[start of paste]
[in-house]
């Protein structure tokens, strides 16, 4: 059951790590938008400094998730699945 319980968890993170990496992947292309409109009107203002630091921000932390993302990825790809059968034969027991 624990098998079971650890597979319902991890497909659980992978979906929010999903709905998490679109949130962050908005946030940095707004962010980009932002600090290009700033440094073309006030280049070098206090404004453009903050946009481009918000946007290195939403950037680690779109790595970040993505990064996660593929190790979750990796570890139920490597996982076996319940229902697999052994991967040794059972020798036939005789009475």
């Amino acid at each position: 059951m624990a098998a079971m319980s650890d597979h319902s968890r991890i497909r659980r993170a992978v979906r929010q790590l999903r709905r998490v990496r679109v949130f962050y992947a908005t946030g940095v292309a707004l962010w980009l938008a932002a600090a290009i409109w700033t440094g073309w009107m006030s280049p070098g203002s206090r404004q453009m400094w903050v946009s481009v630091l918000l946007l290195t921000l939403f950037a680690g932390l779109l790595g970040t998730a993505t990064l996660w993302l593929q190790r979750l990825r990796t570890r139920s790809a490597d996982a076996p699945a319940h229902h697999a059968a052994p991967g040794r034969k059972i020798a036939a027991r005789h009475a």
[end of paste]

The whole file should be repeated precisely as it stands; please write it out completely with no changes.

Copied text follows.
[in-house]
């Protein structure tokens, strides 16, 4: 059951790590938008400094998730699945 319980968890993170990496992947292309409109009107203002630091921000932390993302990825790809059968034969027991 624990098998079971650890597979319902991890497909659980992978979906929010999903709905998490679109949130962050908005946030940095707004962010980009932002600090290009700033440094073309006030280049070098206090404004453009903050946009481009918000946007290195939403950037680690779109790595970040993505990064996660593929190790979750990796570890139920490597996982076996319940229902697999052994991967040794059972020798036939005789009475």
């Amino acid at each position: 059951m624990a098998a079971m319980s650890d597979h319902s968890r991890i497909r659980r993170a992978v979906r929010q790590l999903r709905r998490v990496r679109v949130f962050y992947a908005t946030g940095v292309a707004l962010w980009l938008a932002a600090a290009i409109w700033t440094g073309w009107m006030s280049p070098g203002s206090r404004q453009m400094w903050v946009s481009v630091l918000l946007l290195t921000l939403f950037a680690g932390l779109l790595g970040t998730a993505t990064l996660w993302l593929q190790r979750l990825r990796t570890r139920s790809a490597d996982a076996p699945a319940h229902h697999a059968a052994p991967g040794r034969k059972i020798a036939a027991r005789h009475a």